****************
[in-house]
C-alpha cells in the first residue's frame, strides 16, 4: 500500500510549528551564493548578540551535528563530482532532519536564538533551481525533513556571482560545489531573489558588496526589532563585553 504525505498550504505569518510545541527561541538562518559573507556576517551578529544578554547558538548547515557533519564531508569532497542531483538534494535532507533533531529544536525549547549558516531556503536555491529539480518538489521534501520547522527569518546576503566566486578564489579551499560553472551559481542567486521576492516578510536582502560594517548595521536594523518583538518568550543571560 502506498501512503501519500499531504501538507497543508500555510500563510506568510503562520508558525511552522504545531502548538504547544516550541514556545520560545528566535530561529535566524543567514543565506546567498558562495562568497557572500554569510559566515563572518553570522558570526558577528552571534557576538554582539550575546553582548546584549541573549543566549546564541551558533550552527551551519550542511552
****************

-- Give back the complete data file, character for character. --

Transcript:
[in-house]
C-alpha cells in the first residue's frame, strides 16, 4: 500500500510549528551564493548578540551535528563530482532532519536564538533551481525533513556571482560545489531573489558588496526589532563585553 504525505498550504505569518510545541527561541538562518559573507556576517551578529544578554547558538548547515557533519564531508569532497542531483538534494535532507533533531529544536525549547549558516531556503536555491529539480518538489521534501520547522527569518546576503566566486578564489579551499560553472551559481542567486521576492516578510536582502560594517548595521536594523518583538518568550543571560 502506498501512503501519500499531504501538507497543508500555510500563510506568510503562520508558525511552522504545531502548538504547544516550541514556545520560545528566535530561529535566524543567514543565506546567498558562495562568497557572500554569510559566515563572518553570522558570526558577528552571534557576538554582539550575546553582548546584549541573549543566549546564541551558533550552527551551519550542511552